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Cool water makes for happy fish


© St. Petersburg Times, published July 29, 2000

Fishing has a lot in common with the weather; it can be good one day and bad the next.

This time every year we have to bear the hot and humid air as well as the passing thunderstorms.

But every dark cloud has a silver lining.

Without the rain, our water temperatures would be higher than they are now, limiting back-country fishing to creeks and bays that have a spring to keep the water cool. Anglers who use live bait will have to keep an eye on their temperature gauge and the live well if they want to keep their bait alive.

In some places on the flats, water temperatures can surpass 90 degrees, lowering the oxygen levels of the water and killing the bait you worked so hard to catch. To beat the heat, pull out the go-to lures and use artificials.

Fish early in the morning to get the most out of your day, using jigs, plugs, jerk baits or whatever works. Forget about spending two valuable hours searching for bait and hit your favorite fishing hole at dawn. Snook fishing has remained consistent up and down the Suncoast with the area beaches being the hot spots.

Try Honeymoon Island, Three Rooker bar, Anclote Island and the north sand bar.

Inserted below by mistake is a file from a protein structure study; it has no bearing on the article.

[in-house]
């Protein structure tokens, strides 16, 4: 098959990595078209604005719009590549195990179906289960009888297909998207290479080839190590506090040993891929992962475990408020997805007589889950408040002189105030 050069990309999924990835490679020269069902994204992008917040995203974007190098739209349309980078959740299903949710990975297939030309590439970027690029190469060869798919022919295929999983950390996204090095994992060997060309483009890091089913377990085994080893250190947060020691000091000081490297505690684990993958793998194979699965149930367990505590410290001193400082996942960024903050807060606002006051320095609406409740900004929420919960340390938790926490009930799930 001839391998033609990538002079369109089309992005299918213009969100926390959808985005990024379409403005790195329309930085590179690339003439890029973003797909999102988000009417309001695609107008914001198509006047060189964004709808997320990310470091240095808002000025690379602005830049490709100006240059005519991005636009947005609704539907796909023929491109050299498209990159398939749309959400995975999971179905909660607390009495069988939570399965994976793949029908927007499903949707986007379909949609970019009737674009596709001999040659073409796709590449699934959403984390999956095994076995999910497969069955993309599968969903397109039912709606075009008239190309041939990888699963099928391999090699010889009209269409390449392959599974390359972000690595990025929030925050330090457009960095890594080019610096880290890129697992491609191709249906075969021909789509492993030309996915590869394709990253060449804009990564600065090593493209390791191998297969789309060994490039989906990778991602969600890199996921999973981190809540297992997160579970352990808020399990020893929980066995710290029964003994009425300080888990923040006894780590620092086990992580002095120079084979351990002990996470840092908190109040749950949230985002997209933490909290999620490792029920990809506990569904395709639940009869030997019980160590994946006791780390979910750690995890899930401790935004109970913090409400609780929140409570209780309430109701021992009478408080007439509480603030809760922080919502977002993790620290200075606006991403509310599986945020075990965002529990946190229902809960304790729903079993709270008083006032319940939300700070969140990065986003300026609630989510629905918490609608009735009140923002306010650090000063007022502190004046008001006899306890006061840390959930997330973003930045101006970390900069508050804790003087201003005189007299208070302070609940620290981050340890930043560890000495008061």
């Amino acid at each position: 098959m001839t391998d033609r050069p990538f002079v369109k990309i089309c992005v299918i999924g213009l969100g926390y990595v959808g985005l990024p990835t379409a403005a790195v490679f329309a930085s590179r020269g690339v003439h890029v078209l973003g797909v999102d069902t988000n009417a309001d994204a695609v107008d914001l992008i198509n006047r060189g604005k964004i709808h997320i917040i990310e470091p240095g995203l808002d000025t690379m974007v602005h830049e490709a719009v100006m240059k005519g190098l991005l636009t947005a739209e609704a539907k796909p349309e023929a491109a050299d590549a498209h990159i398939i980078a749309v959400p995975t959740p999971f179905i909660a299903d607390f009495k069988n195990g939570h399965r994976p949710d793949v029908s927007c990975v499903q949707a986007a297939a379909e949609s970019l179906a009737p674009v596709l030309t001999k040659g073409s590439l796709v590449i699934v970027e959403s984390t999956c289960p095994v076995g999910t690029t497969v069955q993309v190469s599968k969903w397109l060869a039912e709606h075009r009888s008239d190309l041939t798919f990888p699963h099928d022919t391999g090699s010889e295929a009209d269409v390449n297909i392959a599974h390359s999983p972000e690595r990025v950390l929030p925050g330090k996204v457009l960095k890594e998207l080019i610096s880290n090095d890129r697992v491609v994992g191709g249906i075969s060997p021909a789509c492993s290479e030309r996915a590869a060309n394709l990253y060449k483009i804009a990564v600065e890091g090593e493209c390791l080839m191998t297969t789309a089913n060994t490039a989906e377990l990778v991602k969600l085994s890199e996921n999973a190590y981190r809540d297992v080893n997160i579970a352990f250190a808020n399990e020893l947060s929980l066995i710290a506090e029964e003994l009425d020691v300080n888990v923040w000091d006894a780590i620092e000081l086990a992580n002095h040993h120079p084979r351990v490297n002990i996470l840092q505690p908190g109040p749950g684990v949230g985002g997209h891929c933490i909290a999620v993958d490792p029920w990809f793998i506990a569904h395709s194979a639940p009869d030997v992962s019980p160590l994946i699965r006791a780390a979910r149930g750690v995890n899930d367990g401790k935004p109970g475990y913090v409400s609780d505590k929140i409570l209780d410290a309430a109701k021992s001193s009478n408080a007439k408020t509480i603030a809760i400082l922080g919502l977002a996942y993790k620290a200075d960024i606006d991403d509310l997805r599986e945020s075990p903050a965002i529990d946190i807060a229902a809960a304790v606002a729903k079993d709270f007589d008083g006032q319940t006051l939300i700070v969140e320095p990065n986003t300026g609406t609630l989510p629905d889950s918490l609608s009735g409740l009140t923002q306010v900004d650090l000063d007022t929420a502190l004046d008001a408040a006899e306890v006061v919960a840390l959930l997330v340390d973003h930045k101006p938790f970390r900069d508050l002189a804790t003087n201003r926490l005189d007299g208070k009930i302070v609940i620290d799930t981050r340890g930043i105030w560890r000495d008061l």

It's most productive to get out early in order to beat the crowds and fish the dropoffs where the current is the strongest. Work these areas with a jig rigged with a shad body or a soft plastic bait that resembles a bait fish or shrimp. I like to rig an artificial shrimp, Carolina style, using a 1/4- or 1/2-ounce worm weight in front of a small bead. Tie your leader to the main line so the knot will stop the bead and the weight from sliding down the leader. Your artificial shrimp should be tied on with a loop knot.

You can use a small swivel rather than a knot to stop the bead, but I believe in line-to-line fishing; less hardware will get more bites.

This allows your weight to be on the bottom and your shrimp to drift in the current.

Snook fishing at night in residential canals has been good as well. Especially in Gulf Harbors around lighted docks, pitching live or artificial shrimp with no weight or cork. You will have to up-size your tackle if you want to get one to the boat.

Other canals producing fish as well are Sea Ranch, Sea Pines and Hudson Beach. Some cobia have been seen around the mouth of the Cotee River from Green Key to Double Hammock.

Spanish mackerel have been spotted around Anclote Island in as much as 30 feet of water, chasing schools of glass minnows.

Trout and redfish have been very productive in areas with spring-fed creeks like Green Key, Manor Beach and Fillmans.

Use jigs, plugs or soft plastics to cover the most ground and get the most strikes.

- Capt. Steve Bowler can be reached at (727) 861-FISH (3474) or

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